We feel like old hands at this scan business now. This is the sixth we've had, including those with Olivia. They don't hold many fears really. The 20 week scan is AKA 'the anatomy scan'; where they check all the bits are there and developing normally; brain, face, spine, heart, stomach, bowel, kidneys and limbs. Given we've had the nuchal scan at the Fetal Medicine Centre, we're very confident that everything is okay. The baby is also kicking on a regular basis now - evening disco sessions are the norm - and this is another sign things are fine. Of course, it is still possible that something could go wrong.
The other thing they do at the 20 week scan is tell you - if you want to know - the sex of your baby. Well, we've already been given a good indication of what it is, so this isn't as exciting as maybe it could be.
We made a decision to bring Olivia along to the hospital with us. The appointment was at 10:35, which wasn't ideal as she's usually a bit tired and ready for her morning nap at about that sort of time, but we figured it shouldn't take too long and would be okay.
When we arrived at the car park, it was rather full and I had to drop K___ and Olivia and search for a space elsewhere. By the time I got in there, we barely had a couple of minutes before we got called. K___ lay down on the examination couch and exposed her belly ready for the operator to squirt on the jelly. I had Olivia out of her buggy and sitting on my lap. I pointed out the monitor and explained how she would be able to see a picture of 'mummy's baby' on the screen. It's difficult to know exactly how much she takes in. Sometimes she can follow reasonably complex instructions, or, by looking at something you've mentioned, indicate she understands words. We say to her, 'Where's Mummy's baby..?' and she'll lift K___'s top to show her tummy and pat it, but what actual understanding she has of what she's doing is debatable. I suspect not much. Something like the scan itself is a very abstract concept to grasp, and she seemed rather indifferent, it has to be said.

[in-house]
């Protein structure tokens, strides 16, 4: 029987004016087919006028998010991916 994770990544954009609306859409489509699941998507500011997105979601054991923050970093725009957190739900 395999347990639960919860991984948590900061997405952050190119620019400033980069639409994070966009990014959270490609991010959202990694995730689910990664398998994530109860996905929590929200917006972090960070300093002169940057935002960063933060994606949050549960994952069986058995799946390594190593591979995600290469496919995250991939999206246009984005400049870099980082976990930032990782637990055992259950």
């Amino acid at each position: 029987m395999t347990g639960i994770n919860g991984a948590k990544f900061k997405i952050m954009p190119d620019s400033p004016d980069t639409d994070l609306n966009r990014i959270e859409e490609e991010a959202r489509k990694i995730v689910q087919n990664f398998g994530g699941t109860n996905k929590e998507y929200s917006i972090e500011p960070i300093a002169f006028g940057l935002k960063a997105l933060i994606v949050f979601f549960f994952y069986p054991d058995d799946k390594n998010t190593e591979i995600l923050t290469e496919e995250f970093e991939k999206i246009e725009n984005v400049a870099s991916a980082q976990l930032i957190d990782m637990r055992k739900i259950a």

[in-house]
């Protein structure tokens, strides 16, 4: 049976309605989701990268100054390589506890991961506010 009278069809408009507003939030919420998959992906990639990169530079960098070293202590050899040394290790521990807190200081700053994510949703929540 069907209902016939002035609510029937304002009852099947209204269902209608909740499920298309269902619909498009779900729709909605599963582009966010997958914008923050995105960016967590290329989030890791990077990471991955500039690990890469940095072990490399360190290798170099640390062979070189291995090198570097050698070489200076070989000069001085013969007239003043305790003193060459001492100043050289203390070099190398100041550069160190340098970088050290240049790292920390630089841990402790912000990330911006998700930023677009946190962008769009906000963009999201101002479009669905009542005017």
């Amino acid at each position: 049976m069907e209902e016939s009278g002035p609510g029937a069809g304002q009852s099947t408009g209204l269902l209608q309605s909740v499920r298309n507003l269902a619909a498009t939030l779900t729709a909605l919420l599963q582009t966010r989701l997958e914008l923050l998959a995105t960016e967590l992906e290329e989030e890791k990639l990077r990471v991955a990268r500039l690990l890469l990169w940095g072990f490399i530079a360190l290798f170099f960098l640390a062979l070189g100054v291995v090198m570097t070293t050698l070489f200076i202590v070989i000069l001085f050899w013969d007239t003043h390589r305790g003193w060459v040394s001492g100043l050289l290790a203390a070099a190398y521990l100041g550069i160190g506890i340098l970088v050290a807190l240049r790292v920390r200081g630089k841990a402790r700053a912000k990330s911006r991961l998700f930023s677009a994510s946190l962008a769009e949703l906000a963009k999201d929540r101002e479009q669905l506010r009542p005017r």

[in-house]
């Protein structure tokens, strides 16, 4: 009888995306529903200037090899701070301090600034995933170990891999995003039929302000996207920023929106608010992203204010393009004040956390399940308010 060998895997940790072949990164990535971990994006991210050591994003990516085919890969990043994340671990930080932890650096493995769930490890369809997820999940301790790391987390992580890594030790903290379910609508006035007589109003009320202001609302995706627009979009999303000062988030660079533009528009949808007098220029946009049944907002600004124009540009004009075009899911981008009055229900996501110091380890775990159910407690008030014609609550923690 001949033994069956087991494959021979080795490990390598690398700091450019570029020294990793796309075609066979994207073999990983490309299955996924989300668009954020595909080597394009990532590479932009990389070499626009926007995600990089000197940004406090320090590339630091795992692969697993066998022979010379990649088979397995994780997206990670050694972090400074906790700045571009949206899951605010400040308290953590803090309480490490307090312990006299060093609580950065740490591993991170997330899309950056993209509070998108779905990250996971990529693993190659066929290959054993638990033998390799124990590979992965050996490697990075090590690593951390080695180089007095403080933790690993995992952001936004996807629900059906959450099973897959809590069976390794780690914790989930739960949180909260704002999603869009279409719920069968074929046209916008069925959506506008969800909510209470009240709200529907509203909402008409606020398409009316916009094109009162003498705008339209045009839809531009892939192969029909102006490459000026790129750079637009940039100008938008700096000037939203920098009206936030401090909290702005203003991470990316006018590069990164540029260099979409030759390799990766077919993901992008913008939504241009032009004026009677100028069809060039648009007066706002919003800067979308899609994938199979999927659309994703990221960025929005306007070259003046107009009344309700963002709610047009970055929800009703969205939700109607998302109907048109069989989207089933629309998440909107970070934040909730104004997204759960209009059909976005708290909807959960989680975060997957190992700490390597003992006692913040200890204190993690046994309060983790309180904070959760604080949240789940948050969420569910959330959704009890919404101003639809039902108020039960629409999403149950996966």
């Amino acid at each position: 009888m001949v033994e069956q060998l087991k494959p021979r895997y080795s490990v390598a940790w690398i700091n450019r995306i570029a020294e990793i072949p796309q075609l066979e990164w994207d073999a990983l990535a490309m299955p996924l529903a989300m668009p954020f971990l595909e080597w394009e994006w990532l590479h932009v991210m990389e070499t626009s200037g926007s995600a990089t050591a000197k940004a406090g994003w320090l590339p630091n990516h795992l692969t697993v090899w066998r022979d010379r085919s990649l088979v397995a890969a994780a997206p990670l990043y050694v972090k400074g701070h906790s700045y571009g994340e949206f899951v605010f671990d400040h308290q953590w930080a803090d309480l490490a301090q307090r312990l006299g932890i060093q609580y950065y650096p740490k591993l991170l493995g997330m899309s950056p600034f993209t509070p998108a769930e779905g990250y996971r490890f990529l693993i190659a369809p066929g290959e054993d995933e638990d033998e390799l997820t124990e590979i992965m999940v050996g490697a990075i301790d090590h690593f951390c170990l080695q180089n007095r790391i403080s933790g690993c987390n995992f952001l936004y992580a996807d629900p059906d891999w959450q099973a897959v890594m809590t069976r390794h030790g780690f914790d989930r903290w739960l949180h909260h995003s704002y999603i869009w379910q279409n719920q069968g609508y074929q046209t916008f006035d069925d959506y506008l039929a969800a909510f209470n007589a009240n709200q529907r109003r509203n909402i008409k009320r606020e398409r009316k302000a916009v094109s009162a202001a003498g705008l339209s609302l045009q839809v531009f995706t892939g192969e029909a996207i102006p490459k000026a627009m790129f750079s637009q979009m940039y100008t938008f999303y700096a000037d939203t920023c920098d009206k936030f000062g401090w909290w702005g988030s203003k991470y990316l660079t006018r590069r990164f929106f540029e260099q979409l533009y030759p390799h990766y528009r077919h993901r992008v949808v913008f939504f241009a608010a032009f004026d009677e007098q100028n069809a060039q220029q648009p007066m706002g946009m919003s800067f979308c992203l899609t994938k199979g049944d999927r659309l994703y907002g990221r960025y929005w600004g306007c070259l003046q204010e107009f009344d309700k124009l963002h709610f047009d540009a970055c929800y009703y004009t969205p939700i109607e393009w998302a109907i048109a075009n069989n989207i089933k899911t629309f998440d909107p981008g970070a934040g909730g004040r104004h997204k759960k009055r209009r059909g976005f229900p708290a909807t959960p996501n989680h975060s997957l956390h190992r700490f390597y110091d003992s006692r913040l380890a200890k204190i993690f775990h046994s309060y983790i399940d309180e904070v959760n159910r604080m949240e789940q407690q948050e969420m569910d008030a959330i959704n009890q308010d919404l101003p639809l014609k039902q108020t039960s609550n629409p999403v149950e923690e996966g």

Actually, call it indifferent and fidgety. By this point, the operator had started the scan, and there was a picture on the monitor. I pointed at it and said to Olivia, 'There's Mummy's baby!', and for a few seconds she seemed interested. The quality of the scans seems to have improved significantly since Olivia's time. Either that, or the scanner at Southend hospital was pretty poor. Now, you can see an awful lot of information. Most clearly, I remember the clarity with which we could see the ribcage and the tiny toes of the baby's feet.
Unfortunately, the baby wasn't co-operating in terms of how it was lying, making it difficult for the operator to get some of the measurements she wanted. She had the head measurements, and was happy they accorded with the dates, and there were the right number of limbs but it wasn't possible to see all of the digits unless the baby moved, something it seemed singularly disinclined to do.
Meanwhile, Olivia kept arching her back so that I was having a hard time keeping her on my lap. If you've never fought a toddler that doesn't want to be held, you may be imagining that it would be quite easy to control them. No so. They're surprisingly strong and you have to be very careful that if you're attempting to restrain them, you don't accidentally bash them in the process. Anyway, after a few minutes fighting, I ended up putting her down, and she promptly went off and started opening the bins full of medical waste (just gloves and the like, not hypodermic needles) and generally being a bit of a handful.
And so, on to what is - bearing in mind we weren't greatly worried that there might be anything wrong - arguably the most interesting thing you find out... the sex! Now, we already think we know what it is, because when we went for the Nuchal, the scan operator had a look. We know it's not 100% guaranteed, but nevertheless, we're pretty certain we know the sex.
'That's right between the legs there,' said the operator. It has to be said that the angle made it a little difficult to make sense of what we were seeing. At one point I said, 'Isn't that...?' only to be told I was miles away from where I should have been looking.
'Well,' said the operator, 'I'm pretty certain it's a little girl.'
What?! A girl? No, it's a boy. We've been told it's a boy...
'Well, it's not one hundred percent certain, but I can see three white lines and that usually means a girl.'
I honestly have no preference what sex the baby is, but it was a bit of a curve ball. We had got used to the idea it was a boy. We'd even been calling it a boy's name and now we've got to adjust. Olivia, on the other hand, doesn't really seem bothered.